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The Conspirator

The past few years have given Abraham Lincoln a bit of a moment on the big screen. There was Lincoln, which snagged Daniel Day-Lewis his third Best Actor Oscar, Abraham Lincoln: Vampire Hunter, which revised history to make him a supernatural character, and Killing Lincoln, which was a highly related mini-series. But before those three marched out in quick succession in 2012, there was The Conspirator about the fallout from Lincoln’s assassination. These have varying degrees of success with The Conspirator falling squarely in the middle.

The major problem with the film is that it’s so tasteful as to be bland. Each and every frame feels like it’s watermarked with “For Your Consideration.” There’s a great story to be told in here somewhere, but this reserved and overly tasteful approach leads to tedium here. This seems to be a common criticism with much of Robert Redford’s output as a director. A concluding scene at the gallows should pack an emotional wallop, but a hanging scene has never been so clinical and removed of emotional impact before. This blasé approach never allows for us to gain access or insight into the characters motivations,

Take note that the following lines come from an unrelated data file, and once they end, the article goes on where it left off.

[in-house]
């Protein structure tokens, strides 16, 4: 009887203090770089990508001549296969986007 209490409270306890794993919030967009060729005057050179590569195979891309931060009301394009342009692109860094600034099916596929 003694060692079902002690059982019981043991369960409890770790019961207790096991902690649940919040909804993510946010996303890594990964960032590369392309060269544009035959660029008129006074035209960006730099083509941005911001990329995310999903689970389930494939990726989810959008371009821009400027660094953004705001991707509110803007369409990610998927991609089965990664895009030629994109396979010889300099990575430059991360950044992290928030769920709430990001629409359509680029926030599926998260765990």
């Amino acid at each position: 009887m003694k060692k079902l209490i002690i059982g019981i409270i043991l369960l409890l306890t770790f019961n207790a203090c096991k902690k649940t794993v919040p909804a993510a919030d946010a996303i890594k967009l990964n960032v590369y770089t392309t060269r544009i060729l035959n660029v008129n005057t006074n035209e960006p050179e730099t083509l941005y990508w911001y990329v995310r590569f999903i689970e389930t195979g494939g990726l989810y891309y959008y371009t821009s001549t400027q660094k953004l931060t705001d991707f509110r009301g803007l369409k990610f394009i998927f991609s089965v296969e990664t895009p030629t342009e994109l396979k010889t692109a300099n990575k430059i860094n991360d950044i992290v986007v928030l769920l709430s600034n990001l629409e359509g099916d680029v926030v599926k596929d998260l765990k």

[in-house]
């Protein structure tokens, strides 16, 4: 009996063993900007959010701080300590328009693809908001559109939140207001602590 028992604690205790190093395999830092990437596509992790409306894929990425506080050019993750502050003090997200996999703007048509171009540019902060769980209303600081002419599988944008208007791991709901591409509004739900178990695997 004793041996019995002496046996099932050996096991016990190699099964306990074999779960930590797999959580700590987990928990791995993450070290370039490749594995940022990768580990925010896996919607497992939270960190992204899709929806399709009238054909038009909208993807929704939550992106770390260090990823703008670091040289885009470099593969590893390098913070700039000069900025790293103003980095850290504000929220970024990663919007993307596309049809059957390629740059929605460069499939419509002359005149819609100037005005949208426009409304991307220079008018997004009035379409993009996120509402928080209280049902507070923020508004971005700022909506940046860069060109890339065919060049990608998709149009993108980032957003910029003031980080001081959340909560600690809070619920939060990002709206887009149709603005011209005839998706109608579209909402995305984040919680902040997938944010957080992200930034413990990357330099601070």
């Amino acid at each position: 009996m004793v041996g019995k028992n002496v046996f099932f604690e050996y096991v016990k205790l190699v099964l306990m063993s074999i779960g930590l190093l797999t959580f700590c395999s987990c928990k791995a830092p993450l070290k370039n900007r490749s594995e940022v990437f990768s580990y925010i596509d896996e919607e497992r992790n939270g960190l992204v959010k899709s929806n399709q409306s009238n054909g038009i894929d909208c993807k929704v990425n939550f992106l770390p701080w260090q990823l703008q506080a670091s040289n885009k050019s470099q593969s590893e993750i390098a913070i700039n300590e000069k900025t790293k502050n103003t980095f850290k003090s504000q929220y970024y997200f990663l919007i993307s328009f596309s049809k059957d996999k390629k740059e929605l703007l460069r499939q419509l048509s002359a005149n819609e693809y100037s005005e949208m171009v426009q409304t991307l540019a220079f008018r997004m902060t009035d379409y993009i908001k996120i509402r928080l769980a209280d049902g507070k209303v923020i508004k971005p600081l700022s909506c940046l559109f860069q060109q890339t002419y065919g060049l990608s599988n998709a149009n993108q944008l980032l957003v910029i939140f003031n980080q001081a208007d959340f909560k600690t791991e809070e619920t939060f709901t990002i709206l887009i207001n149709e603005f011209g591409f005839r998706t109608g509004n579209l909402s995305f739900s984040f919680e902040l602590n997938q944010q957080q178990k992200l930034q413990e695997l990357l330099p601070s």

The film feels more concerned with trying to make this case remind us of modern day discussions about war criminals, torture and the power of the government to do as it pleases. But these allusions are so protracted and tastefully removed that they never truly become anything more than window dressing. A distinct point-of-view about these talking points, or about the character’s actions, would have made for a better film. Or if it had bothered to really interaction with these political allusions beyond mere flirtation and placed more firmly in the moral quagmire it presents, we could have had a truly special film.

But Redford at least has a game cast that performs beyond reproach. James McAvoy and Robin Wright modulate their characters so that their growing disillusionment with their situation and slowly dawning realizations are effectively handled. A large supporting ensemble delivers solid work from top to bottom, with the notable exception being Justin Long who is too modern for a period film. But Kevin Kline, Tom Wilkinson, Alexis Bledel, Norman Reedus, Evan Rachel Wood, Stephen Root, James Badge Dale, Danny Huston all perform well in their limited roles. So the problem isn’t the script or the cast, it’s Redford’s direction which seems to aim squarely at a middle-of-the-road prestige format for a story that demands a point-of-view.
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Added by JxSxPx
4 years ago on 13 November 2013 20:12